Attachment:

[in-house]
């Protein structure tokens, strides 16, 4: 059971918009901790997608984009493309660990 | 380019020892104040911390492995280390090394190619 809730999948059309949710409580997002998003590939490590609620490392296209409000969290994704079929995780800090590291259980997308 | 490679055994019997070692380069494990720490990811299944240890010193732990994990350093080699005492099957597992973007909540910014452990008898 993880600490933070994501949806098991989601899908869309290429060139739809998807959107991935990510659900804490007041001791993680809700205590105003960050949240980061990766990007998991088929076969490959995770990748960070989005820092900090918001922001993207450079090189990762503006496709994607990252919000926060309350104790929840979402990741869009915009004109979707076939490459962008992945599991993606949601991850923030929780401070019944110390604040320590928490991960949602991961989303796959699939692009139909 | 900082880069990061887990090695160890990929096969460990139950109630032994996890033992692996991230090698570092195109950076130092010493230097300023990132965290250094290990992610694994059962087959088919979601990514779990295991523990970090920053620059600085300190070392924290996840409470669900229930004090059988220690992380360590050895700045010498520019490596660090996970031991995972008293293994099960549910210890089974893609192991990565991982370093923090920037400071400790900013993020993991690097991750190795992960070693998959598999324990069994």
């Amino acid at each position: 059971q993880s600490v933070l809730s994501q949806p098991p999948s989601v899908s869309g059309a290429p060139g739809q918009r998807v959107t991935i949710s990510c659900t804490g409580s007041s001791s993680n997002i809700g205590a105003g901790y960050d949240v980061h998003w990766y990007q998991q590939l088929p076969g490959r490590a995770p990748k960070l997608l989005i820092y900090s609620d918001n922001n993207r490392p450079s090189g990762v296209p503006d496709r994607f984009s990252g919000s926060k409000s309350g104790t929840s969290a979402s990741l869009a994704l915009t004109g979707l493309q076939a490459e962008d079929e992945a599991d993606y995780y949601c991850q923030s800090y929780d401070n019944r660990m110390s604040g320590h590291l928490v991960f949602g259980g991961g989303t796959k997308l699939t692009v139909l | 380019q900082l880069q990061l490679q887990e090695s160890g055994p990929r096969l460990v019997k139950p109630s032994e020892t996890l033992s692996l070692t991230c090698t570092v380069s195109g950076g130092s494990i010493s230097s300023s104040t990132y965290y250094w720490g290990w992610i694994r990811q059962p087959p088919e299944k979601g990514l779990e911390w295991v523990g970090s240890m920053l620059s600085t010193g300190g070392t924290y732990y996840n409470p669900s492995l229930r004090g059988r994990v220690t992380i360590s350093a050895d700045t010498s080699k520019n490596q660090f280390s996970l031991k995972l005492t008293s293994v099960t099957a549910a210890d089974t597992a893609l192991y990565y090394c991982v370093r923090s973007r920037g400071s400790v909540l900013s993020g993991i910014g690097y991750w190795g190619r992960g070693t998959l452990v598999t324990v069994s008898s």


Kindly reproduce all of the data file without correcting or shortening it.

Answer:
[in-house]
């Protein structure tokens, strides 16, 4: 059971918009901790997608984009493309660990 | 380019020892104040911390492995280390090394190619 809730999948059309949710409580997002998003590939490590609620490392296209409000969290994704079929995780800090590291259980997308 | 490679055994019997070692380069494990720490990811299944240890010193732990994990350093080699005492099957597992973007909540910014452990008898 993880600490933070994501949806098991989601899908869309290429060139739809998807959107991935990510659900804490007041001791993680809700205590105003960050949240980061990766990007998991088929076969490959995770990748960070989005820092900090918001922001993207450079090189990762503006496709994607990252919000926060309350104790929840979402990741869009915009004109979707076939490459962008992945599991993606949601991850923030929780401070019944110390604040320590928490991960949602991961989303796959699939692009139909 | 900082880069990061887990090695160890990929096969460990139950109630032994996890033992692996991230090698570092195109950076130092010493230097300023990132965290250094290990992610694994059962087959088919979601990514779990295991523990970090920053620059600085300190070392924290996840409470669900229930004090059988220690992380360590050895700045010498520019490596660090996970031991995972008293293994099960549910210890089974893609192991990565991982370093923090920037400071400790900013993020993991690097991750190795992960070693998959598999324990069994």
């Amino acid at each position: 059971q993880s600490v933070l809730s994501q949806p098991p999948s989601v899908s869309g059309a290429p060139g739809q918009r998807v959107t991935i949710s990510c659900t804490g409580s007041s001791s993680n997002i809700g205590a105003g901790y960050d949240v980061h998003w990766y990007q998991q590939l088929p076969g490959r490590a995770p990748k960070l997608l989005i820092y900090s609620d918001n922001n993207r490392p450079s090189g990762v296209p503006d496709r994607f984009s990252g919000s926060k409000s309350g104790t929840s969290a979402s990741l869009a994704l915009t004109g979707l493309q076939a490459e962008d079929e992945a599991d993606y995780y949601c991850q923030s800090y929780d401070n019944r660990m110390s604040g320590h590291l928490v991960f949602g259980g991961g989303t796959k997308l699939t692009v139909l | 380019q900082l880069q990061l490679q887990e090695s160890g055994p990929r096969l460990v019997k139950p109630s032994e020892t996890l033992s692996l070692t991230c090698t570092v380069s195109g950076g130092s494990i010493s230097s300023s104040t990132y965290y250094w720490g290990w992610i694994r990811q059962p087959p088919e299944k979601g990514l779990e911390w295991v523990g970090s240890m920053l620059s600085t010193g300190g070392t924290y732990y996840n409470p669900s492995l229930r004090g059988r994990v220690t992380i360590s350093a050895d700045t010498s080699k520019n490596q660090f280390s996970l031991k995972l005492t008293s293994v099960t099957a549910a210890d089974t597992a893609l192991y990565y090394c991982v370093r923090s973007r920037g400071s400790v909540l900013s993020g993991i910014g690097y991750w190795g190619r992960g070693t998959l452990v598999t324990v069994s008898s």